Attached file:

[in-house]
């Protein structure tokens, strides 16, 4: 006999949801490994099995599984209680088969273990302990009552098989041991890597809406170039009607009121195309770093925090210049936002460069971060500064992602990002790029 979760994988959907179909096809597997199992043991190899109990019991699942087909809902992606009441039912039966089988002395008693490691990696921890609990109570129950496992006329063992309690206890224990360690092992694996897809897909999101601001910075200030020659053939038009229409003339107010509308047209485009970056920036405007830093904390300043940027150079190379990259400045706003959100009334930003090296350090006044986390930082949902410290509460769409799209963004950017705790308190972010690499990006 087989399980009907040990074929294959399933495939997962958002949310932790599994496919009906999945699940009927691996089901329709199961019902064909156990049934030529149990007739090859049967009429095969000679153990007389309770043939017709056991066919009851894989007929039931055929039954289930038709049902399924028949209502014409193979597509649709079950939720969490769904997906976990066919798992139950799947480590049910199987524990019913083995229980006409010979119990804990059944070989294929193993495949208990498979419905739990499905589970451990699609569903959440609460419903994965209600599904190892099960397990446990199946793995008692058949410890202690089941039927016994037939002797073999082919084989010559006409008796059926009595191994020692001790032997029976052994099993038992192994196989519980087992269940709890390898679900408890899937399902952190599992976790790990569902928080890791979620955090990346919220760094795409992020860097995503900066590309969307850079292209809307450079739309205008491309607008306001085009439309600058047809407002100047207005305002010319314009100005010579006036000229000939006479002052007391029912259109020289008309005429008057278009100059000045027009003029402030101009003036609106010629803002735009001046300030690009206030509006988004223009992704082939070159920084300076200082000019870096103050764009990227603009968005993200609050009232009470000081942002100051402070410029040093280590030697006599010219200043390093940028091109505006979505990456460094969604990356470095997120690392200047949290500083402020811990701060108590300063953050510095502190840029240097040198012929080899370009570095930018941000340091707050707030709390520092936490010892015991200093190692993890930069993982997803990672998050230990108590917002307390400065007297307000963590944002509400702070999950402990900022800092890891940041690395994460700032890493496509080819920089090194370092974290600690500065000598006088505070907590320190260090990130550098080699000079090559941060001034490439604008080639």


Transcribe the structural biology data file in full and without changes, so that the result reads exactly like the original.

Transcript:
[in-house]
């Protein structure tokens, strides 16, 4: 006999949801490994099995599984209680088969273990302990009552098989041991890597809406170039009607009121195309770093925090210049936002460069971060500064992602990002790029 979760994988959907179909096809597997199992043991190899109990019991699942087909809902992606009441039912039966089988002395008693490691990696921890609990109570129950496992006329063992309690206890224990360690092992694996897809897909999101601001910075200030020659053939038009229409003339107010509308047209485009970056920036405007830093904390300043940027150079190379990259400045706003959100009334930003090296350090006044986390930082949902410290509460769409799209963004950017705790308190972010690499990006 087989399980009907040990074929294959399933495939997962958002949310932790599994496919009906999945699940009927691996089901329709199961019902064909156990049934030529149990007739090859049967009429095969000679153990007389309770043939017709056991066919009851894989007929039931055929039954289930038709049902399924028949209502014409193979597509649709079950939720969490769904997906976990066919798992139950799947480590049910199987524990019913083995229980006409010979119990804990059944070989294929193993495949208990498979419905739990499905589970451990699609569903959440609460419903994965209600599904190892099960397990446990199946793995008692058949410890202690089941039927016994037939002797073999082919084989010559006409008796059926009595191994020692001790032997029976052994099993038992192994196989519980087992269940709890390898679900408890899937399902952190599992976790790990569902928080890791979620955090990346919220760094795409992020860097995503900066590309969307850079292209809307450079739309205008491309607008306001085009439309600058047809407002100047207005305002010319314009100005010579006036000229000939006479002052007391029912259109020289008309005429008057278009100059000045027009003029402030101009003036609106010629803002735009001046300030690009206030509006988004223009992704082939070159920084300076200082000019870096103050764009990227603009968005993200609050009232009470000081942002100051402070410029040093280590030697006599010219200043390093940028091109505006979505990456460094969604990356470095997120690392200047949290500083402020811990701060108590300063953050510095502190840029240097040198012929080899370009570095930018941000340091707050707030709390520092936490010892015991200093190692993890930069993982997803990672998050230990108590917002307390400065007297307000963590944002509400702070999950402990900022800092890891940041690395994460700032890493496509080819920089090194370092974290600690500065000598006088505070907590320190260090990130550098080699000079090559941060001034490439604008080639």